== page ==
The invention briefly achieves the above-mentioned and additional objects and advantages through the provision of a protective element in the same body of semiconductive material as that in which the MOS transistor to be protected is disposed. The protective element includes regions of which one is connected to the gate electrode of the MOS transistor. That region forms a p-n junction with the adjacent region, typically a common substrate with the protected element, at which a depletion layer is created by reason of any voltage appearing on the gate electrode, which depletion layer will punch through to another region having a predetermined spacing to the first at a voltage level below that at which breakdown of the insulating layer will occur.
The above, as well as additional objects and advantages of the present invention, will be better understood by referring to the following description taken with the accompanying drawing wherein:
FIGURE 1 is a partial cross sectional view of a protected MOS transistor in accordance with the present invention;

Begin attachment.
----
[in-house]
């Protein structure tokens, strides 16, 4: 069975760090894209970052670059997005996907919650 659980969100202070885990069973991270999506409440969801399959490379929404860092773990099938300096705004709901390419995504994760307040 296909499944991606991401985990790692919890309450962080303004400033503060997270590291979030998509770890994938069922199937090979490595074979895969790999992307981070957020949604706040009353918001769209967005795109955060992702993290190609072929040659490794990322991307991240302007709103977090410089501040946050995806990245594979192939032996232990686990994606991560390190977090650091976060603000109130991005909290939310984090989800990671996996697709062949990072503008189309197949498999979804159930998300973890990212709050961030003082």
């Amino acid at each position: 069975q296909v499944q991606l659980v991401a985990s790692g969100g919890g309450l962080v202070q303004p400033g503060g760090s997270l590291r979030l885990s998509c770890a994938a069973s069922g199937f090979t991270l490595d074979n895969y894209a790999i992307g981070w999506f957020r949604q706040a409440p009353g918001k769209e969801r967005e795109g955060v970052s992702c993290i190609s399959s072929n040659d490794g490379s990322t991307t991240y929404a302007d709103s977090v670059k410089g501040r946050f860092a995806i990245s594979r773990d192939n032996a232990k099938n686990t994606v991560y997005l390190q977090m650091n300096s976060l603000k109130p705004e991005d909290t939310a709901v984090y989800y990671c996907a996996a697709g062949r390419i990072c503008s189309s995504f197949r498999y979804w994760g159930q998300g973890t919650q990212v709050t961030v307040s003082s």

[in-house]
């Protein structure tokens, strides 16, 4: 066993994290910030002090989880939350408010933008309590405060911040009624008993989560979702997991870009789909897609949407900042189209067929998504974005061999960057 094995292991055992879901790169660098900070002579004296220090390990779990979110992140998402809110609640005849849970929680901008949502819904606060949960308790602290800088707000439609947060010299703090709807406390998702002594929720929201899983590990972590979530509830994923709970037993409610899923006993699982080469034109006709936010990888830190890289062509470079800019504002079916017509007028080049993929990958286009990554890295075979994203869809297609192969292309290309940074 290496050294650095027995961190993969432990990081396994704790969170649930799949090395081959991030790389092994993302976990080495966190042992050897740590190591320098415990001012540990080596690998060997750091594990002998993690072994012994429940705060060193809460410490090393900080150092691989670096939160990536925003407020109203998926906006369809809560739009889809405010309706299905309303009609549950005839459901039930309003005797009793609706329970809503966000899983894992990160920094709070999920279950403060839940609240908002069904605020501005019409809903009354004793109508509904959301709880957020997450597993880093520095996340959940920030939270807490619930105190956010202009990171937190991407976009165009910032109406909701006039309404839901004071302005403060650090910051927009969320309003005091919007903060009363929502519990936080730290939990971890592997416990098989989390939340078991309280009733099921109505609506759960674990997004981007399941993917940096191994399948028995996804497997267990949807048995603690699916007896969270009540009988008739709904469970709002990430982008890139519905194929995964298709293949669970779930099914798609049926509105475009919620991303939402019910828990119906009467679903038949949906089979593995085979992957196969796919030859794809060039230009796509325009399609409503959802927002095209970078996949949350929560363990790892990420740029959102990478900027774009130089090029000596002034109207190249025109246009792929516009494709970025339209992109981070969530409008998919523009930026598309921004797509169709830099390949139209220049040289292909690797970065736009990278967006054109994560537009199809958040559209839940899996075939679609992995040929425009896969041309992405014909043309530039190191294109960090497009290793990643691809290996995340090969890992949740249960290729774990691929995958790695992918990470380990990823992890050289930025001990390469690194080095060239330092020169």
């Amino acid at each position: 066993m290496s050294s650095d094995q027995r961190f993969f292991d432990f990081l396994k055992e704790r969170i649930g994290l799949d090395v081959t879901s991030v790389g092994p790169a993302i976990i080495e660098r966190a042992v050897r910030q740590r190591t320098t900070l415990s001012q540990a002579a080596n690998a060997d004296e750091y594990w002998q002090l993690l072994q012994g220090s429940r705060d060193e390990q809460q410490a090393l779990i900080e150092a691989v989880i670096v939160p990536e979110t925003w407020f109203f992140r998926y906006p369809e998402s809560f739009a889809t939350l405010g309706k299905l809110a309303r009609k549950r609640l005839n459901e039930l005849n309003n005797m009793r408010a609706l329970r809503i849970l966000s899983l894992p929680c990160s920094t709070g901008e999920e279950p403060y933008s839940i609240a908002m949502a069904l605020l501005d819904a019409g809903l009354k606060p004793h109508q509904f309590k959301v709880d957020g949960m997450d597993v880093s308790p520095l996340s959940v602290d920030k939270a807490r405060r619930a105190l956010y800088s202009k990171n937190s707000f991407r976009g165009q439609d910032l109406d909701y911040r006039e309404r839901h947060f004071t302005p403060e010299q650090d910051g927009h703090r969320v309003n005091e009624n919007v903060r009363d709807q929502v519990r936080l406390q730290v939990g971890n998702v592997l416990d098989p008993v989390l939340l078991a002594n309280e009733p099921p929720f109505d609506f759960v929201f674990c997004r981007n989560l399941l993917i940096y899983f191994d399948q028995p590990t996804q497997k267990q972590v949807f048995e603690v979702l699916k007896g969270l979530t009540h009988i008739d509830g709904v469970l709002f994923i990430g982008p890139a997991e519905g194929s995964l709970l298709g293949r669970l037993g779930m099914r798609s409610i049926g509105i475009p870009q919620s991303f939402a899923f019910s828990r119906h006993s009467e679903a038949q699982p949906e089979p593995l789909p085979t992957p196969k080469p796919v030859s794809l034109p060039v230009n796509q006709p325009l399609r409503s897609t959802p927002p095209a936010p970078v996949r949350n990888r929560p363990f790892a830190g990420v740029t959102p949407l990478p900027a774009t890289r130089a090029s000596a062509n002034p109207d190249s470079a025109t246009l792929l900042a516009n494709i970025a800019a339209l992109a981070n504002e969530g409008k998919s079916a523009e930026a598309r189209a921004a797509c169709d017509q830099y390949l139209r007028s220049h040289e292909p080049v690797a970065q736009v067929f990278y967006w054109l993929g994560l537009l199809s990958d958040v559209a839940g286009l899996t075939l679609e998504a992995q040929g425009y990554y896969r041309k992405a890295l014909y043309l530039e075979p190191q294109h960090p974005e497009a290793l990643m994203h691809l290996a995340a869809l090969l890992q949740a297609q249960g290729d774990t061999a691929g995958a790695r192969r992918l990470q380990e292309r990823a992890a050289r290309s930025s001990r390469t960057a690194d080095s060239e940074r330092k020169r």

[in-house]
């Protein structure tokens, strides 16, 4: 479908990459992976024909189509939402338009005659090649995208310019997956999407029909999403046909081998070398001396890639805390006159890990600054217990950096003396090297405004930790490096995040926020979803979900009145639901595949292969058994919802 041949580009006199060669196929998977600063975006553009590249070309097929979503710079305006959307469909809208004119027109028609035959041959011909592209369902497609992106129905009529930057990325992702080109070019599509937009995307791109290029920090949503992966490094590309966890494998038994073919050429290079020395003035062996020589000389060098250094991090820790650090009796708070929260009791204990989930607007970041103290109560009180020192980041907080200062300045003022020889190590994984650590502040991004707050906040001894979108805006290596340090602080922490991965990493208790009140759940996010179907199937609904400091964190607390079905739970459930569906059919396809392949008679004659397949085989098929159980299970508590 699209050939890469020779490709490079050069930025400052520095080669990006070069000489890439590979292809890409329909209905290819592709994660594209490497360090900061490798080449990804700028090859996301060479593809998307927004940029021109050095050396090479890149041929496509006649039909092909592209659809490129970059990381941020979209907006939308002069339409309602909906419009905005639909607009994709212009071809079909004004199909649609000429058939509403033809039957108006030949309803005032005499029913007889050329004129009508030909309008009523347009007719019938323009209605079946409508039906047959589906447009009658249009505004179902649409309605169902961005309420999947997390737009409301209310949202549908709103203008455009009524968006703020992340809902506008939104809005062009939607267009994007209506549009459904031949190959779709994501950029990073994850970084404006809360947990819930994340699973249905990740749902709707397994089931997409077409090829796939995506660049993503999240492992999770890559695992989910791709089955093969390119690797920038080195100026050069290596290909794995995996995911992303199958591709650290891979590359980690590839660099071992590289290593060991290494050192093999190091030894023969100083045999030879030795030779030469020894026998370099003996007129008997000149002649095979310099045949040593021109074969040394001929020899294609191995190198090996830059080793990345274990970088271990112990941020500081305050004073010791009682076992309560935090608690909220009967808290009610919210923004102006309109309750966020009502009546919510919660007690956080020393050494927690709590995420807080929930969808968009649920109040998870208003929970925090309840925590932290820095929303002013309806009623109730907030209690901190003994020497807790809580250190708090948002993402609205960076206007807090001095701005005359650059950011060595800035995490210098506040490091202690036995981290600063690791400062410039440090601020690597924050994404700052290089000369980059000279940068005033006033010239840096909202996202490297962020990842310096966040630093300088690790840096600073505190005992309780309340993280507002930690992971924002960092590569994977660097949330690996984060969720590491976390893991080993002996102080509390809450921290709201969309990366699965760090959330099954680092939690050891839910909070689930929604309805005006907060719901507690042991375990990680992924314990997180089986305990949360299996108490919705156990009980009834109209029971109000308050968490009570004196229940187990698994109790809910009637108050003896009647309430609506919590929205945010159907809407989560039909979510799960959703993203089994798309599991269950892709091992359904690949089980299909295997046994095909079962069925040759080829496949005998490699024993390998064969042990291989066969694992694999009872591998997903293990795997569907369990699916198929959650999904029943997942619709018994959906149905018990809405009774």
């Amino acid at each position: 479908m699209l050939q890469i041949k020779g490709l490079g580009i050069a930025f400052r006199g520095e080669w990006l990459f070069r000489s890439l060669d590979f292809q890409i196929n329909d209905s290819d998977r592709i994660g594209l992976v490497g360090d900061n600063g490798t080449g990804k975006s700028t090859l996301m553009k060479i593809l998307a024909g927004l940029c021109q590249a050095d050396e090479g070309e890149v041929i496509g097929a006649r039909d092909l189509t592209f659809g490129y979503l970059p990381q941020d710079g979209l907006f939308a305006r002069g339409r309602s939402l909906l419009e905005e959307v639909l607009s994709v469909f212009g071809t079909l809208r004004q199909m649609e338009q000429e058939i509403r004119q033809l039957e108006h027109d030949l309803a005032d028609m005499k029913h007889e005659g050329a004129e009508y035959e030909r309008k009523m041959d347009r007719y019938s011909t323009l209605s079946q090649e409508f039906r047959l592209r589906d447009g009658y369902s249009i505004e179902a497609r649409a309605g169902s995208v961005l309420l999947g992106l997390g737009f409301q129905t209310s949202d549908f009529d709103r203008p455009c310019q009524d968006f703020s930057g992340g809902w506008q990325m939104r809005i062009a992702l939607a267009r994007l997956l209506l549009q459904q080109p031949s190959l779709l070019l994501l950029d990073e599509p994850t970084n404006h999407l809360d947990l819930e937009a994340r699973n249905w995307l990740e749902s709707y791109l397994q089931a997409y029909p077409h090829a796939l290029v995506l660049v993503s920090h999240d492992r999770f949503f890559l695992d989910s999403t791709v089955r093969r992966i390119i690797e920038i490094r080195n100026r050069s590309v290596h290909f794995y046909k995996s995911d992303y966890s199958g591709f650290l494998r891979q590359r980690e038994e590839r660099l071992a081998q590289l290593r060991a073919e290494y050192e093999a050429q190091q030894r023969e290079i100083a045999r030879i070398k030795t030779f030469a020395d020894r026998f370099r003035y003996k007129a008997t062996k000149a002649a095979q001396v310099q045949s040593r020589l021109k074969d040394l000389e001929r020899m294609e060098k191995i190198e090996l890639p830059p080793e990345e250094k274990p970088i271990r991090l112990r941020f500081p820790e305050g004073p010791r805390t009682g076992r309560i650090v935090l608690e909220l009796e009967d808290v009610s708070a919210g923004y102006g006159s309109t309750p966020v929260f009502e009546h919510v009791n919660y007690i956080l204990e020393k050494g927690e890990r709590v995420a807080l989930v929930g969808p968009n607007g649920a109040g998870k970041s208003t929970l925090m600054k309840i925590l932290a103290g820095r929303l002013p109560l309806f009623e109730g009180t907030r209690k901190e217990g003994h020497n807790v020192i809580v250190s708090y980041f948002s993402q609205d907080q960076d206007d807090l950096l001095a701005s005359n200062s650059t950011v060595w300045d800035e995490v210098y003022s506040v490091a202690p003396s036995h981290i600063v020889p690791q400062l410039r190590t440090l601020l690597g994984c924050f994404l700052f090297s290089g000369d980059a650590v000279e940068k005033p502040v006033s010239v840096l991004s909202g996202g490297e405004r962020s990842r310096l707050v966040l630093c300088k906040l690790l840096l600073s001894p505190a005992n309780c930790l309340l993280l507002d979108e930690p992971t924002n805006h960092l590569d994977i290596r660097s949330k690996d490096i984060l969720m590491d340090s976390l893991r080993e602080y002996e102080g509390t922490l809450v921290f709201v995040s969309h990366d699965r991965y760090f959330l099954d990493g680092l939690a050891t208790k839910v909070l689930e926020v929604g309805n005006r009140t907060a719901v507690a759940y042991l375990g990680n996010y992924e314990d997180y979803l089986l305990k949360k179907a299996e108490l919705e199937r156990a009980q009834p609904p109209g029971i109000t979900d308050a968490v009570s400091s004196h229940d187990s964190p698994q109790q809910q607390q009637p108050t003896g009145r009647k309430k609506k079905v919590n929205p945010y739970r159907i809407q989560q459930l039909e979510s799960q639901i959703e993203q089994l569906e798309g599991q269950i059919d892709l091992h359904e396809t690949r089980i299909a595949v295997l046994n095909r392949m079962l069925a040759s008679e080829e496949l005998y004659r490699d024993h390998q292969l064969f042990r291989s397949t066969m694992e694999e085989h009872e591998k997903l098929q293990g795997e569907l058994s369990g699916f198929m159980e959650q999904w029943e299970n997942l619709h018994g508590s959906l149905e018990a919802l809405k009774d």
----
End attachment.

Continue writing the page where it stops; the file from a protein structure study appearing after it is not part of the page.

FIGS. 2 and 3 are graphs of data useful in the design of protected MOS transistors in accordance with this invention;
FIG. 4 is the approximate equivalent circuit of the structure of FIG. 1; and
FIG, 5 is a partial sectional view of an alternative embodiments of the present invention.
In the structure of FIG. 1, the right-hand portion comprises a generally conventional MOS transistor including a first region 10, or substrate, of n-type conductivity in which second and third regions 12 and 13 of p-|- conductivity to serve as source and drain regions are disposed. The source and drain regions 12 and 13 are spaced a distance defining a channel 15 over which is disposed a layer 17 of insulating material on which a gate electrode 19 is positioned.
This structure may, for example, be of silicon, with the source and drain regions formed by selective diffusion applying oxide passivation techniques wherein the oxide layer not only covers the channel but the remaining portion of the structure as well, except where contacts are desired. The gate electrode 19, as well as other contacts, may be formed by aluminum metalization.
In the structures of interest to this invention the resistivity of the n-type substrate 10 is sufliciently low that no p-type inversion layer occurs at its surface in the channel region 15 in the absence of a potential to the gate electrode 19.